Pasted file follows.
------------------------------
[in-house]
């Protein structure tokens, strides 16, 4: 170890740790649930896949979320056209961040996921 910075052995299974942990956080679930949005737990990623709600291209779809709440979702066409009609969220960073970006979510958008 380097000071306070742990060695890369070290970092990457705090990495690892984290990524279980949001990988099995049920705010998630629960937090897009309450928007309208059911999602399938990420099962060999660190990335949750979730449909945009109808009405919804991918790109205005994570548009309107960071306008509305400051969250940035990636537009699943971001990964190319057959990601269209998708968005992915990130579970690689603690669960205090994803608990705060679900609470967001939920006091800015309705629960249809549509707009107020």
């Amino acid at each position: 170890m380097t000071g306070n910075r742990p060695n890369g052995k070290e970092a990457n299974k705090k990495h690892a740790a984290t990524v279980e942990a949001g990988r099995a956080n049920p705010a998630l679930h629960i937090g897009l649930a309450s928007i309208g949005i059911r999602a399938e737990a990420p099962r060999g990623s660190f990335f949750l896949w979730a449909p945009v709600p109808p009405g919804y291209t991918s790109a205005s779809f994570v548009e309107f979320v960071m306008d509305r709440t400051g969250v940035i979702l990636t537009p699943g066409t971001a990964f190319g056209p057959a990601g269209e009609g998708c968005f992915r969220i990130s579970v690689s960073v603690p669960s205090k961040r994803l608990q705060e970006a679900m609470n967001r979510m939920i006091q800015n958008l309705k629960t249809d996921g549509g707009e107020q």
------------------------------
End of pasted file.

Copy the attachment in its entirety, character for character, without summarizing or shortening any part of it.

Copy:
[in-house]
């Protein structure tokens, strides 16, 4: 170890740790649930896949979320056209961040996921 910075052995299974942990956080679930949005737990990623709600291209779809709440979702066409009609969220960073970006979510958008 380097000071306070742990060695890369070290970092990457705090990495690892984290990524279980949001990988099995049920705010998630629960937090897009309450928007309208059911999602399938990420099962060999660190990335949750979730449909945009109808009405919804991918790109205005994570548009309107960071306008509305400051969250940035990636537009699943971001990964190319057959990601269209998708968005992915990130579970690689603690669960205090994803608990705060679900609470967001939920006091800015309705629960249809549509707009107020």
């Amino acid at each position: 170890m380097t000071g306070n910075r742990p060695n890369g052995k070290e970092a990457n299974k705090k990495h690892a740790a984290t990524v279980e942990a949001g990988r099995a956080n049920p705010a998630l679930h629960i937090g897009l649930a309450s928007i309208g949005i059911r999602a399938e737990a990420p099962r060999g990623s660190f990335f949750l896949w979730a449909p945009v709600p109808p009405g919804y291209t991918s790109a205005s779809f994570v548009e309107f979320v960071m306008d509305r709440t400051g969250v940035i979702l990636t537009p699943g066409t971001a990964f190319g056209p057959a990601g269209e009609g998708c968005f992915r969220i990130s579970v690689s960073v603690p669960s205090k961040r994803l608990q705060e970006a679900m609470n967001r979510m939920i006091q800015n958008l309705k629960t249809d996921g549509g707009e107020q």